Derby Dinner's stage is set up for theater in the round, but Morris would be facing pretty much in one direction all evening. To those of us in the "cheap seats," Morris said, "You guys are going to be looking at my butt all night." Squeals from that direction indicated that some fans might enjoy that view. Someone in our party (who, as the cliche goes, shall remain nameless) suggested to us that she wouldn't mind the "hind sight" if he would just take off his jacket.

Morris spent a good bit of time talking to the audience about his early years in the business trying to "make it." He had been singing, he said, for ten years, got a contract with Warner Brothers, stayed for ten albums and ten years. Went with Capitol. Found out he didn't know anything about the music business.

He asked the head of A&R (artist and repertoire) at Capitol "What secrets do I need to know?" The A&R man replied, "Son, the secret to having a great career in the music business is finding a good song." Morris then favored us with a portion of that first "great" song that he went out and found. Sample: "You don't know me from Adam, madam, May I introduce myself to you?"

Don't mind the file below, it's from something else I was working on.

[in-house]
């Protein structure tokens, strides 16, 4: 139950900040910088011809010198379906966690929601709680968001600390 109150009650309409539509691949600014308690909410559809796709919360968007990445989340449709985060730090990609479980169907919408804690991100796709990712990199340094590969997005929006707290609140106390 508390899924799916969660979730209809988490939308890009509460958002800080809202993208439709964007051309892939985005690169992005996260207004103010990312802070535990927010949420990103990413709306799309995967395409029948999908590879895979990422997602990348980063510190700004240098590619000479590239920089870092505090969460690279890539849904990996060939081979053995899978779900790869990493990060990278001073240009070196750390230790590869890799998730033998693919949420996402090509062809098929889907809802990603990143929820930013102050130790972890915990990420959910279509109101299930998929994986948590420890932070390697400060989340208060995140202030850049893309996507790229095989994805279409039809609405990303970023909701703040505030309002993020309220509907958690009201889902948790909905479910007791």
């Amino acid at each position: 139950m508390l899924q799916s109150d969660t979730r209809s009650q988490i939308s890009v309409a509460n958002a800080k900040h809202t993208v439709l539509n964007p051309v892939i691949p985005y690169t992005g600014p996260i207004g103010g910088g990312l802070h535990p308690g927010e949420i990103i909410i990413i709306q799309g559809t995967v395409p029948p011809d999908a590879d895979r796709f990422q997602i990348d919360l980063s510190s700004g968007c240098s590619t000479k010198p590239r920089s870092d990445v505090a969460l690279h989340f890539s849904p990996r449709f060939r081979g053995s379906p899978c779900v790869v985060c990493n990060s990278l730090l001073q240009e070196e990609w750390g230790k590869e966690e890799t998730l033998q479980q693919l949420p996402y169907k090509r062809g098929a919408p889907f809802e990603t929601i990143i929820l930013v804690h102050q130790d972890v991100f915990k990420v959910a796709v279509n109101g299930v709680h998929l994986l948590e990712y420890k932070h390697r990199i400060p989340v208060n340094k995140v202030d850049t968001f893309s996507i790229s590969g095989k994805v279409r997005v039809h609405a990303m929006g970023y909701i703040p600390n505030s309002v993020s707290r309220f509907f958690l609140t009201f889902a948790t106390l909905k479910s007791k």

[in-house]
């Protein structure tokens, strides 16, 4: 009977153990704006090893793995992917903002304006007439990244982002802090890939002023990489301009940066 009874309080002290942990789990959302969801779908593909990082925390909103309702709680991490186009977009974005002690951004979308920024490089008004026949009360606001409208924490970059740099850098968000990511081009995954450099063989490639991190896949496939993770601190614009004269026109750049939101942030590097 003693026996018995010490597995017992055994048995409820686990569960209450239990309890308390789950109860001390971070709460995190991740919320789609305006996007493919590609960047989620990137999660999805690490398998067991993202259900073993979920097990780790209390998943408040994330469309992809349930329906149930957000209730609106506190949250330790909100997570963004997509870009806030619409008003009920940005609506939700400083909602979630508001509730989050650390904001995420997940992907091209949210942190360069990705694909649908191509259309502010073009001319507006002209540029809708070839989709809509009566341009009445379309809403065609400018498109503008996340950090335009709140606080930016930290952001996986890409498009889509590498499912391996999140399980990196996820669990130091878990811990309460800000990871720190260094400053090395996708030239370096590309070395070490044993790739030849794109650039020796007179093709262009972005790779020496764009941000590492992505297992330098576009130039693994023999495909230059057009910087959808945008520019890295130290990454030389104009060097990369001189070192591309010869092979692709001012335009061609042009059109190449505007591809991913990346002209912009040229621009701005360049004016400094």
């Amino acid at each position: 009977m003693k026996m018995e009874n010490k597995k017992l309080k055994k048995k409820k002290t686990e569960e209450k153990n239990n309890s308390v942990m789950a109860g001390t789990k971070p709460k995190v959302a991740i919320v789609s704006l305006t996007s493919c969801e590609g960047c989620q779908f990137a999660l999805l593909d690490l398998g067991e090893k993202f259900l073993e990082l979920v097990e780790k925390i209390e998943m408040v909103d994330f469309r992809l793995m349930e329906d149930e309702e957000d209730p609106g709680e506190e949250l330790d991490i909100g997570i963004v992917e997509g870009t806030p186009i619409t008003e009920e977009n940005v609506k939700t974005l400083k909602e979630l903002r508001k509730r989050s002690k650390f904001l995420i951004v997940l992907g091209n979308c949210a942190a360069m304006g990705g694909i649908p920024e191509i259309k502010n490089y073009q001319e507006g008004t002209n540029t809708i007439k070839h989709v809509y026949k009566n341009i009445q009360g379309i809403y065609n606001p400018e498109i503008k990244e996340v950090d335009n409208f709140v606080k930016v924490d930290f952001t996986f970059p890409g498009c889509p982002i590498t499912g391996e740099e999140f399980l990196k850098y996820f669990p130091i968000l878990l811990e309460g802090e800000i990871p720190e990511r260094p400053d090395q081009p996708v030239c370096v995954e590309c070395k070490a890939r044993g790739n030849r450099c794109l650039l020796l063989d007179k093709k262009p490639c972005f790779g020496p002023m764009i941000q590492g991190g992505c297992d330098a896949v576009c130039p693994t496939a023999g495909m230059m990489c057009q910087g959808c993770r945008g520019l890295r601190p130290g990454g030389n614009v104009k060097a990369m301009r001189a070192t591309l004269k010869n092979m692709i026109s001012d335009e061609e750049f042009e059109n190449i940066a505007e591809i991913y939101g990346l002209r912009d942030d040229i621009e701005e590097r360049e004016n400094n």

He regaled the audience with how three times the A&R man told him to "go out and find a great song." The second song he picked and recorded was "What's Forever For."

Gary Morris at Derby Diner Playhouse on Jun3 13.

According to Morris, Michael Martin Murphey heard him on the radio and . . . the rest is history. Murphey recorded the song and took it to No. 1 in 1982. Said Morris of Murphey, "I put a contract out on him and he won't fly yet."

Morris proved the adage "The third time's the charm" when he selected "The Love She Found In Me." It broke into the Top 5, and Morris began to think that he "could buy some land here and there." The song was nominated for song of the year by the Academy of Country Music.

Morris went on to tell of going to the awards show -- his first one. He had phoned his parents in Ft. Worth, Texas (where he was born 41 years ago) and invited them to fly to Los Angeles to attend with him. They called back in about 20 minutes, saying that they had decided to drive since the flight was scheduled to depart at 11:15 and arrive at 11:56 and "we don't want to fly that fast." They decided to fly after a bit of discussion about time zones.

Morris said that although "The Love She Found In Me" didn't win . . . (drum roll) "Wind Beneath My Wings" did.

"Two songs in the Top 5. One of them won. Decided to get a manager to guide me through life," Morris related.

His manager advised him to "cross over" (sing more than one kind of music), "be a household word -- like Tidy Bowl," Morris said with a grin.

There were a number of distractions during the brief (one-hour) concert. Several times people arrived late, and Morris stopped and acknowledged them. Waitresses took and delivered drink orders, and a few folks shouted out a number of times for Morris to "turn around." Morris handled the audience well.